Moving On Up

Dobber Sports




A September ’09 article of mine explained how NHL teams like to transition potential scoring forwards from the AHL to the NHL. Since the lockout, most teams have developed a three-season program for transitioning proven AHL producers to scoring NHL forwards. It’s a fairly simple formula but it’s amazingly consistent.


Once a player proves they can score at the AHL level, usually among the top-25 point scorers, the team will sign the player to a two-way contract. This second, transition year gives teams a chance to get a better read on a player’s development. It’s a crucial year for the player and can mean anywhere between 10 to 60 NHL games to see if they can still produce in either league, can handle the rigours of the NHL, and don’t show any major NHL deficiencies. If the player avoids a major injury and continues to produce in either league they almost always get a one-way contract the following season.

The following year, which I call the breakthrough year, is when the player gets an opportunity to make the team and gets more than a few opportunities to produce in the NHL. Breakthrough doesn’t necessarily mean high fantasy numbers, but it often means a 40+ point season for a forward that has top-six/power play potential and is usually under the radar. If a player is breaking through you can draft them for potential, but have a fair idea that they'll produce something as well. Last season an average second liner scored 41 points and an average top-six forward scored 55 points. Of the 11 breakthrough players I have monitored, only two are no longer top-six prospects. Despite injuries and the two busts, the 11 players still averaged 42 points in their breakthrough season. It's a low risk move that will deepen your pool of productive forwards.

In 2009, my candidates for a one-way contract and a breakthrough year were Cal O’Reilly, Andrew Ebbett, Rob Schremp, and Artem Anisimov.  I said to wait on Anisimov because he’s big, Russian and needed another year of seasoning to produce in the NHL. The Rangers, not caring about fantasy pool numbers, stuck with the formula and put Anisimov in the NHL for the entire season where he scored 28 points in 82 games. The following season Anisimov produced good second line numbers, scoring 44 points in 82 games.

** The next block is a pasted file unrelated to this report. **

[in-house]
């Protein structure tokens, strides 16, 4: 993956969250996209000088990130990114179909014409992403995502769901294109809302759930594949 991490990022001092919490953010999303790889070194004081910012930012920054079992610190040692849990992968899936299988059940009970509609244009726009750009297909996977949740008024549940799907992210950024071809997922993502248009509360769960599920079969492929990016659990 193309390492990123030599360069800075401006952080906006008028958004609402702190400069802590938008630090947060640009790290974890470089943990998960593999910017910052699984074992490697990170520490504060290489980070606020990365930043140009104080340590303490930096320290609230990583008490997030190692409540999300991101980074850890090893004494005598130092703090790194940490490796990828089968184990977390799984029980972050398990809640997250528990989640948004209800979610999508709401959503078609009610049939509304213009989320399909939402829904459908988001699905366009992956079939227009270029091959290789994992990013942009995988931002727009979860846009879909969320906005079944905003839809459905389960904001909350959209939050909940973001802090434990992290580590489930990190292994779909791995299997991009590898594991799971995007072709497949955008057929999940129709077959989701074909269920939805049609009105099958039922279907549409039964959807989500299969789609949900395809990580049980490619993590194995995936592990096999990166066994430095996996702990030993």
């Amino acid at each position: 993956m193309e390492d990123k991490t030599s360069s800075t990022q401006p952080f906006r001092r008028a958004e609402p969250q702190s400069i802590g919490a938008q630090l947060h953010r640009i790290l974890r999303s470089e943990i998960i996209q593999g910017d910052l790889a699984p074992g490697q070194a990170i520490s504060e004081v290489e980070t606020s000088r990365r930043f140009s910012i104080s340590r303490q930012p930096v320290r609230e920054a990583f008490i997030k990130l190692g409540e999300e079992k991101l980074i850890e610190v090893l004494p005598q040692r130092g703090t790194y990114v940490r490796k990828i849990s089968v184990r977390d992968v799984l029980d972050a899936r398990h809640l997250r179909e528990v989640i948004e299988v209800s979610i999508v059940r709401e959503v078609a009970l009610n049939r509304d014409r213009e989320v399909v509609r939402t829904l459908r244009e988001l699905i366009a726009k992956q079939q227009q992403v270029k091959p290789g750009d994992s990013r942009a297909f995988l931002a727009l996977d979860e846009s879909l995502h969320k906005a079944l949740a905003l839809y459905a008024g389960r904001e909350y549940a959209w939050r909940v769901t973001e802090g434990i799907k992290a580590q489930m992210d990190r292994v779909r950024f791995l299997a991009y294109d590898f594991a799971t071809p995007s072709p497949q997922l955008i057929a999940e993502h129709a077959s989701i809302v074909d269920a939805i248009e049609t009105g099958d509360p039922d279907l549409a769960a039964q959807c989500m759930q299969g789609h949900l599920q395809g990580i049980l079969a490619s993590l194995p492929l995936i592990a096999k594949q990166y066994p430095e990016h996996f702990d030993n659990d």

O’Reilly appeared to be ready in 2009-10, but Nashville realizing smaller players develop more slowly, gave him another two-way contract before giving him a one-way deal in 2010-11. O’Reilly managed 18 points in 38 games in his NHL breakthrough season which was cut short with a broken fibula. Had he played a full season he would have been projected to score 39 points.

Rob Schremp was signed by the Islanders in his breakthrough season and produced until he tore the meniscus in his right knee. Schremp had 25 points in 44 games (a 47 point projection) before the injury and had started to score consistently after a slow start. The Anaheim Ducks also stuck to the formula giving Andrew Ebbett a one-way contract where he played in 61 games in 2009-10 where he managed 15 points.

Although the production of these players wasn’t consistent due to injuries and other factors, in each case the NHL teams stuck to the formula. It’s always good to know when a team is willing to give a player every chance to succeed (a one way contract) and you can do this by keeping an eye on the AHL’s leading scorers. Kris Versteeg scored 53 points in his breakthrough season while Tyler Ennis had 49, David Krejci had 73, Dustin Penner had 45, Patrick O'Sullivan had 53, Rich Peverly had 44 and Jiri Hudler had 42.  One caveat is to be wary of perennial top-25 AHL scorers because they will only ever see spot duty in the NHL. In most cases if a player has two high scoring AHL seasons, do not draft him…ever. It means too many quality people question his NHL ability.

This year my candidates for a transition year are Chris Terry, Rhett Rakhshani, Bud Holloway, Tomas Tatar and Zac Dalpe  
Terry scored 34 goals and 64 points in 80 games for Charlotte, Carolina’s farm team. He will almost certainly see time in the NHL this season because of his AHL numbers but Carolina has a lot of prospects ahead of him so he won’t see much more than 10 NHL games. Watch him closely, because although he’s a 5th round pick and he’s 5’10, he weighs a so